A film so classically beautiful in its cinematic style, Film Starts Don’t Die in Liverpool tells the story of Hollywood sensation Gloria Grahame and her love affair with young aspiring actor Peter Turner during the mid-1970s. A story whose heart beats with love, humility, and tragedy.
Annette Bening was gorgeously fitting for the role. She reflected Gloria Grahame’s multifaceted character with such grace and respectability. Gloria Grahame was another Hollywood star forced into a pretence by the constricting nature of the film industry and its shiny idealised facade. She was a perfectly imperfect woman who was not allowed to be so under the eyes of the Hollywood construct. Constantly under aesthetic pressures, Grahame was known by her fellow actors for being the actress who would stuff cotton under her upper lips to make them appear fuller. She, like many female actresses constrained by the industry, was forced to paper over any cracks of her personality; a guise which inevitably became too much for her. Often typecast as the film noir icon of femme fatale, Grahame made her cinematic debut in Human Desire (1953) and Not as a Stranger (1955). But she was soon pushed out of the Hollywood life style after she tried to disaffiliate herself from this limiting persona in musical films such as Oklahoma! (1955). The industry and its critics were not accustomed to seeing her play anything other than the dangerous and promiscuous seductress, so she was pushed out and returned to a less public life behind the theatre.
But Film Stars Don’t Die in Liverpool is not concerned with the dramas of a Hollywood star, or of the objectification of female Hollywood actresses. The film gets its unusual dramatic power from another source: the personal story of a woman who has lived, loved, and laboured. The audience are undoubtedly exposed to Ms Grahame’s seductive ambiguity, but the film also allows her encompassed vulnerable tenderness to be uncovered. Her relationship with working-class northern lad Peter Turner, played by Jamie Bell, unclothes her humility and geniality. When the two meet in the mid-70s, Peter Turner is a struggling actor renting a room in Liverpool; his neighbour being the infamous Gloria Grahame. The shift from the glamour of the Hollywood lifestyle, to the realism of running through the streets of Liverpool was a common thread which weaved it’s way through the film. The film shifts between two time frames, cutting out Ms Grahame’s return to America in-between: Ms Grahame is simply a woman in love, and the film explores every moment of turmoil that comes with it.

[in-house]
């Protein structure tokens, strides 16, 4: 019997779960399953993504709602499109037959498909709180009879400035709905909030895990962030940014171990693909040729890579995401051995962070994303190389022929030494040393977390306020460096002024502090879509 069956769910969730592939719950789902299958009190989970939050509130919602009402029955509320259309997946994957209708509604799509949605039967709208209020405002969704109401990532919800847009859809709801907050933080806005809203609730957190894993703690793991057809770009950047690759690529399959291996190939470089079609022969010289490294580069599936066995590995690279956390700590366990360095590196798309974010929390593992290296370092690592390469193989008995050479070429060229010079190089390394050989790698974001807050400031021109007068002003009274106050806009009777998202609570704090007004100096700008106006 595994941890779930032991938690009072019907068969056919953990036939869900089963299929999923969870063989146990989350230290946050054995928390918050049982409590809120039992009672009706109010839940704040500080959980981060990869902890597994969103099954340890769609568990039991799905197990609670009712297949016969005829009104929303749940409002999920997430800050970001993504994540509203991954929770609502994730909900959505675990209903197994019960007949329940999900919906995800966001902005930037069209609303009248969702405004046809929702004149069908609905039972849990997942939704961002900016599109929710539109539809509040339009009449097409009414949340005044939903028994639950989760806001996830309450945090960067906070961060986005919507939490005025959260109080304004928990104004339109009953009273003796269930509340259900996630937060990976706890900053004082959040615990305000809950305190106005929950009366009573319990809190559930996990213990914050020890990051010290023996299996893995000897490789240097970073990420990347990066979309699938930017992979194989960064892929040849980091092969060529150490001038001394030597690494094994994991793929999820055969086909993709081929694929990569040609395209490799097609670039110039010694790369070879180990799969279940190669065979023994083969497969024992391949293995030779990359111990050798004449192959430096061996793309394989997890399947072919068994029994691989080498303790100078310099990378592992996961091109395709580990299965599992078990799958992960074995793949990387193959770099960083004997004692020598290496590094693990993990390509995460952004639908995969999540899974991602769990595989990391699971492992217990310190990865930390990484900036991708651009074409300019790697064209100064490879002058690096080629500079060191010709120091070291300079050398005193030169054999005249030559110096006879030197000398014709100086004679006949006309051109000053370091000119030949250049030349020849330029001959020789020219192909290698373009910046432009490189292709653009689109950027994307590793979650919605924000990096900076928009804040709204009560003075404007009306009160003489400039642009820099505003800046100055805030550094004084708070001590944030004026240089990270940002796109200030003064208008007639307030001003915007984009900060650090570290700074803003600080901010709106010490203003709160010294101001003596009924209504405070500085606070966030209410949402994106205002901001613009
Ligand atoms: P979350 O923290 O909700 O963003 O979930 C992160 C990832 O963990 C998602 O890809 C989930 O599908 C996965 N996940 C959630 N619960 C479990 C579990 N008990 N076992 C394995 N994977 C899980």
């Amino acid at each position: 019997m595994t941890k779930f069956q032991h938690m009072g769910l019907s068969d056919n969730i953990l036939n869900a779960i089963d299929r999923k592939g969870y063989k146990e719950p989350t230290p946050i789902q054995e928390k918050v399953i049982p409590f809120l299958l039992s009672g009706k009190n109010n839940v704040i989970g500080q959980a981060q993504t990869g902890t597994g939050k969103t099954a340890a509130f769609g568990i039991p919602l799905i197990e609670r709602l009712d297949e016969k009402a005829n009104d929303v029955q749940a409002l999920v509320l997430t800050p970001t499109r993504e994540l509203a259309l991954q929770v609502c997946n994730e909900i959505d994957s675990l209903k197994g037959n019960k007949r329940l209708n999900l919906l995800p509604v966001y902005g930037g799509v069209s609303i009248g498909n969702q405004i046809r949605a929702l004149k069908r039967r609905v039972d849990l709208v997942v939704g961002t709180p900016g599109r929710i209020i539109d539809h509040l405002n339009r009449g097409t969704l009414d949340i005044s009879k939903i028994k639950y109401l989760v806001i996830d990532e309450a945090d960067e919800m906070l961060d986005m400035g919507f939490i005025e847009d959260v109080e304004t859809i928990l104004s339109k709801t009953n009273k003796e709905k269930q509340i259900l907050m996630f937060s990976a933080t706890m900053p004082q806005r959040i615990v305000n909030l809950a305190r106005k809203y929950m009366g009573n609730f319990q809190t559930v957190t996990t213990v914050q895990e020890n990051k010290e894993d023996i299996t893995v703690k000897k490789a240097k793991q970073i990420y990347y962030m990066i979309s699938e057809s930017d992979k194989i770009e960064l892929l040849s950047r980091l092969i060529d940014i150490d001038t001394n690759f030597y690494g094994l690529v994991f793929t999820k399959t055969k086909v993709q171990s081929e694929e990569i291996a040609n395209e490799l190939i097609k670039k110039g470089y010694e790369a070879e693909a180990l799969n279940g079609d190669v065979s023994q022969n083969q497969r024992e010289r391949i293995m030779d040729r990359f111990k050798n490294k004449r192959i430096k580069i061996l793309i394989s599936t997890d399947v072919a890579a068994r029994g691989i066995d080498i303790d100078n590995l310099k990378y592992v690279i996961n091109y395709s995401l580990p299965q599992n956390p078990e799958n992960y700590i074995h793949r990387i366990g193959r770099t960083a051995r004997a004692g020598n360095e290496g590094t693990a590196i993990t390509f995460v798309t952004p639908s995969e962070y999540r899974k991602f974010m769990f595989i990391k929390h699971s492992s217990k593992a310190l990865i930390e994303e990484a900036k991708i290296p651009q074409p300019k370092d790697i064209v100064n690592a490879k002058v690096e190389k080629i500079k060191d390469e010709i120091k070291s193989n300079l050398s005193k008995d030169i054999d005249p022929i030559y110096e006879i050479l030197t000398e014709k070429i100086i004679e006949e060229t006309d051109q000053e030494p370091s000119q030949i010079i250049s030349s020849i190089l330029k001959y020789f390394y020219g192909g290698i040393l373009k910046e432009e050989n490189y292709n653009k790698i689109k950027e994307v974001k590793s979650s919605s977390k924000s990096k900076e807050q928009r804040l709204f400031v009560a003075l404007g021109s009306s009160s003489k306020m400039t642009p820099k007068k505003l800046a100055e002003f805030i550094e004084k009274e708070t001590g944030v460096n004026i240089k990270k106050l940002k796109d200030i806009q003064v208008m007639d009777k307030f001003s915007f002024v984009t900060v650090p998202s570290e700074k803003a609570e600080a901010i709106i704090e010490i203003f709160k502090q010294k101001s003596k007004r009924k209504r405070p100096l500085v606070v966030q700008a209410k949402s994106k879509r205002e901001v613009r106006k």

One cannot mention the setting of Liverpool and the Turner household without commenting on Julie Walter’s impersonation of his mother, Bella Turner. She played the humble and genuine mother; a character who oozes with warmth and care that the audience cannot help but feel completely at ease when watching her. Her relationship, too, with Ms Grahame was authentic. There was no cloud of fame which tainted the connection between these women. The relationship was pure. Walters, known for adopting the lovable and edgy role, fell into the character of Bella with complete ease. Yet, like every-time we see Mrs Walters on screen, for me she did it with such sincerity that her characterisation did not feel reused.
The aesthetics of the mise-en-scene fitted the film’s style like a glove. The way the director, Paul McGuigan, managed to ensue the Hollywood film glamour, then, in the next scene, could bring to the screen the familiarity of a family home was so natural. Specific sequences in the film brought across the warmth of the family home. Even small motions of making a brew and having a plate of biscuits out around the kitchen table settled the audience into a familiar place. The shift from the 70s to 80s aesthetic design was done with subtly and loyalty to it’s era. One charming moment that stuck out to me was when Paul and his father went to their local pub. Perhaps it was Paul simply kicking a football back to a group of kids, or the set-up of a father-son spending time together, or that familiar scene of two men sat over a couple of pints in an old English pub that made it so endearing.
The music as well was so fitting to the sequence is was paired with. It brought out the romance; mimicked the apprehension, and reflected the sorrow felt as deeply as within its characters. The music score had the overpowering ability to impact on the audience. It brought life to the romantic scenes when Gloria and Paul were in New York and California; whilst, at the same time, drew out the same feeling of pain the characters felt in the darker moments.
If you’d like to catch Film Stars Don’t Die in Liverpool, have a look at the listings found on homemcr’s website: https://homemcr.org/film/film-stars-dont-die-in-liverpool/